Project 2

Ionic and second messenger basis of stress induced prefrontal cortex dysfunction

Project Leaders:  Amy Arnsten and Mark Yeckel
Team of Investigators: John Krystal, Sherry McKee, Daniele Piomelli, Bruce Rounsaville, & Jane Taylor

Stress diminishes regulatory control of behavior by the prefrontal cortex (PFC), while heightening subcortical mediation of habits. Project 2 of this consortium will examine the molecular and cellular basis of PFC dysfunction during acute and chronic stress, with the aim of identifying novel therapeutic targets.

Previous research has found that stress impairs PFC function through 1) excessive production of cAMP via dopamine (DA) D1 and norepinephrine (NE) beta1 receptors, and 2) NE alpha-1-activation of phosphotidyl inositol (PI) DAG-protein kinase C (PKC) signaling, suppressing PFC cell firing. The proposed research will further explore the signaling cascades contributing to PFC dysfunction by examining the role of the IP3-Ca2+ component of PI signaling. Consistent with this possibility, in vitro recordings from PFC neurons show that IP3-mediated internal Ca2+ release opens SK channels thereby suppressing PFC cell excitability.

The proposed research will examine whether this mechanism contributes to stress-induced PFC dysfunction at 3 levels: Aim 1 will use in vitro recordings and Ca2+ fluorescence imaging of PFC pyramidal neurons to examine the cellular basis of the PI cascade, Aim 2 will extend these results to in vivo recordings of PFC neurons in animals performing working memory tasks, and Aim 3 will test whether PFC cognitive functions can be protected from stress by blocking IP3 receptors or SK channels. Aim 3 will also assess agents that can be administered to humans. We will test whether blocking alpha-1 and beta NE receptors with carvedilol protects PFC function from stress.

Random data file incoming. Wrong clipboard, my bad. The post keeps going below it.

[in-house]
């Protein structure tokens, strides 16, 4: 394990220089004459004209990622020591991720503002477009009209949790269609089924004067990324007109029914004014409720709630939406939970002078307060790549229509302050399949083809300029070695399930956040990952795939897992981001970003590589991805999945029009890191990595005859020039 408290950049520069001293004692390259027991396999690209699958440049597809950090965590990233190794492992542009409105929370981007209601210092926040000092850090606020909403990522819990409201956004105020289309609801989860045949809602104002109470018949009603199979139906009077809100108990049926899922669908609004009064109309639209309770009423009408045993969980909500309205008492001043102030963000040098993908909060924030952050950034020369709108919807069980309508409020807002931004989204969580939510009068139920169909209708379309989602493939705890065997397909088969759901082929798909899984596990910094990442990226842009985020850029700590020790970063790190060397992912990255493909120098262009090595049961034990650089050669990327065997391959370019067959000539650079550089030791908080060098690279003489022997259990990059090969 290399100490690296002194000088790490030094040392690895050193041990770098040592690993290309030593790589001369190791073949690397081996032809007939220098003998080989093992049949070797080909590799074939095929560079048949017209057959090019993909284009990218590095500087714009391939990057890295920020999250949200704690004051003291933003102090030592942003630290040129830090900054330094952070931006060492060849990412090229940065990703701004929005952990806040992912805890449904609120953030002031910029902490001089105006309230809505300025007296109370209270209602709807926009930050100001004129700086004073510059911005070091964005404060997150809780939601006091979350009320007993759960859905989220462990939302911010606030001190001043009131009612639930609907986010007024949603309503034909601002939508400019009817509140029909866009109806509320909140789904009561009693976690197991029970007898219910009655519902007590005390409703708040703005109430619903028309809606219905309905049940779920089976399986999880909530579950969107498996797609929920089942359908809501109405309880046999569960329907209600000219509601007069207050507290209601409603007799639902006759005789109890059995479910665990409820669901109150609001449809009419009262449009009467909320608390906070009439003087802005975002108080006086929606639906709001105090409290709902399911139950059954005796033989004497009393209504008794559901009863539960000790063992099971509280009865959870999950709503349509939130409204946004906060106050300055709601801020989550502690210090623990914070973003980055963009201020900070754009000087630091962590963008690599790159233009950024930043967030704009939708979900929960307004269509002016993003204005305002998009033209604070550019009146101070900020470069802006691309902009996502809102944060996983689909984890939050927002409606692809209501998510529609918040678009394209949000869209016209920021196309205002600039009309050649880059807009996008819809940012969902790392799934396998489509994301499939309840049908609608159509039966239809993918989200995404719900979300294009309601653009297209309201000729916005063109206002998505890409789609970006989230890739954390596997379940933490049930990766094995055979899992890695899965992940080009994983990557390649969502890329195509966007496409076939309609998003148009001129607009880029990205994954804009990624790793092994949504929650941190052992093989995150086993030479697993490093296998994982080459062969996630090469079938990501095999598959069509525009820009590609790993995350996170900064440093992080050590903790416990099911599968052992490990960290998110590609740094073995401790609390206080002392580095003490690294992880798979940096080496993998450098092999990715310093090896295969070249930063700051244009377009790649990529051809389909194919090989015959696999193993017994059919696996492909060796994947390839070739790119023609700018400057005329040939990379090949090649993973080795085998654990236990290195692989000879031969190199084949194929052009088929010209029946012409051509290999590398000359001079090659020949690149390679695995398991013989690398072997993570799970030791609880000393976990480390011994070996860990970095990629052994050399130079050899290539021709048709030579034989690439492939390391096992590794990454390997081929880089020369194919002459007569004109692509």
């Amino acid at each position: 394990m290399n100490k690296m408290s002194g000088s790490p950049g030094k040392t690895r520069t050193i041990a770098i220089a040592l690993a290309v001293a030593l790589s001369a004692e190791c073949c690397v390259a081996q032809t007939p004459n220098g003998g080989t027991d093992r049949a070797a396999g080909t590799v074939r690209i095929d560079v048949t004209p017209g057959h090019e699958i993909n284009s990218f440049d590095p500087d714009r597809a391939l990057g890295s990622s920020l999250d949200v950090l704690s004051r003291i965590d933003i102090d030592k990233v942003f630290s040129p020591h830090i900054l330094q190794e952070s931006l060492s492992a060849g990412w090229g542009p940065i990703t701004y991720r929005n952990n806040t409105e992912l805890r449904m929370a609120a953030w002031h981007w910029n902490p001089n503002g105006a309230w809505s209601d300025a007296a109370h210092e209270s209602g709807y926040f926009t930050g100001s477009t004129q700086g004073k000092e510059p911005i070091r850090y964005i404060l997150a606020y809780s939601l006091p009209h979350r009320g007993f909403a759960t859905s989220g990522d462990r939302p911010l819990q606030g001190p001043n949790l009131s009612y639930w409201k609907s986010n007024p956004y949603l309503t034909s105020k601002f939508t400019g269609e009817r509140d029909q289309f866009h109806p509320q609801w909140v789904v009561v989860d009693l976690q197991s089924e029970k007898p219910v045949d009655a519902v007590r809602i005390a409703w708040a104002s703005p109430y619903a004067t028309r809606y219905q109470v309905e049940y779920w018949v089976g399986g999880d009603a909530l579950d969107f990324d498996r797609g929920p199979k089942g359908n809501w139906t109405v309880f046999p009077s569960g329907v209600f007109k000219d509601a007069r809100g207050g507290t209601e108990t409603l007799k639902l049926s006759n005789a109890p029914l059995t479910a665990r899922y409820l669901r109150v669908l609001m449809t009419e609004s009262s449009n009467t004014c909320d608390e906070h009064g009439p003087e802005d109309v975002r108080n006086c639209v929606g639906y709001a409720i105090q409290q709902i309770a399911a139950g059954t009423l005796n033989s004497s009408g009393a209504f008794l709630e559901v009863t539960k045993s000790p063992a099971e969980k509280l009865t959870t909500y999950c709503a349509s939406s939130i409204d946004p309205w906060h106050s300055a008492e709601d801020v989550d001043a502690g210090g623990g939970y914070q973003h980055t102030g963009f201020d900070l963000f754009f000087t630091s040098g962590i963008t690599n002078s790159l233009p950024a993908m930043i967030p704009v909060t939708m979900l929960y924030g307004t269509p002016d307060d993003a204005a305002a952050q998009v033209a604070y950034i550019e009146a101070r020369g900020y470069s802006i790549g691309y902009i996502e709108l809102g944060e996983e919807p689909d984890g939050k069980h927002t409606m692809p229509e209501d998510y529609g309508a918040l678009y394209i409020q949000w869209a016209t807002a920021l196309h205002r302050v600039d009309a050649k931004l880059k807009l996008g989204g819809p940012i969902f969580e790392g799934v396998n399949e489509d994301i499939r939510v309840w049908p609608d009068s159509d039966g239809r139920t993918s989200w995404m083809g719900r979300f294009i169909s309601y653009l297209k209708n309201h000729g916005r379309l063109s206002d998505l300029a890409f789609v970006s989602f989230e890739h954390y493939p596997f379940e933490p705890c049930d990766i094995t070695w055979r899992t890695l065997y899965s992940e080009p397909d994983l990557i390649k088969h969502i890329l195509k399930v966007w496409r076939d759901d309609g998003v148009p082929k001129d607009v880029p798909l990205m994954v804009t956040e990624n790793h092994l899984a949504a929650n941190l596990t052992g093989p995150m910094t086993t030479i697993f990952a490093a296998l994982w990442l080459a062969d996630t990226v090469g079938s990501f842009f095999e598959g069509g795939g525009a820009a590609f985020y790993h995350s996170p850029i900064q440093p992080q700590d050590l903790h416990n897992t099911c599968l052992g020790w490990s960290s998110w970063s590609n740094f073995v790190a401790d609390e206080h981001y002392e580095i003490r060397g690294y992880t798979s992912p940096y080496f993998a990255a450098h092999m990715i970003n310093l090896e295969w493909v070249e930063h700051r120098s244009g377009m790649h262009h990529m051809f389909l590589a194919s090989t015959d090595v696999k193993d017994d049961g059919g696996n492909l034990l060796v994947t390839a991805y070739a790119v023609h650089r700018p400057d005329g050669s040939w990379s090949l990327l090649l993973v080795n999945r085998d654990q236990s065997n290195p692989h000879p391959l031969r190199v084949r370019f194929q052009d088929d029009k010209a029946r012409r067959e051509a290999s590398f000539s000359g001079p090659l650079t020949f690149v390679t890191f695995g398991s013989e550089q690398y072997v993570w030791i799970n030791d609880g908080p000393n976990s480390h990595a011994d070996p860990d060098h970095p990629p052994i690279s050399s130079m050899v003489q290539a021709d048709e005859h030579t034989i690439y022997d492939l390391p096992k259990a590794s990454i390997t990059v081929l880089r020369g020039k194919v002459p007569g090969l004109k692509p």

If successful in animals, carvedilol can be tested in humans exposed to stress in Project 9. We will also test the role of endocannabanoids (eCB) in stress-induced PFC dysfunction as an extension of Project 5. Because eCBs depend on DAG and Ca2+, this work is directly relevant to PI signaling. We will test whether pharmacological manipulation of eCB signaling with Rimonabant and URB597 alters PFC physiology and cognition as a prelude to possible human testing in Project 9. Finally, Aim 4 will determine whether PI signaling contributes to spine loss on PFC neurons during chronic stress. PKC phosphorylation of MARCKS disrupts actin, which may contribute to spine loss. We will test whether chronic PKC inhibition with chelerythrine protects PFC neurons from spine loss. As chelerythrine is in pre-clinical development, this may provide another strategy for increasing PFC regulation of behavior in humans.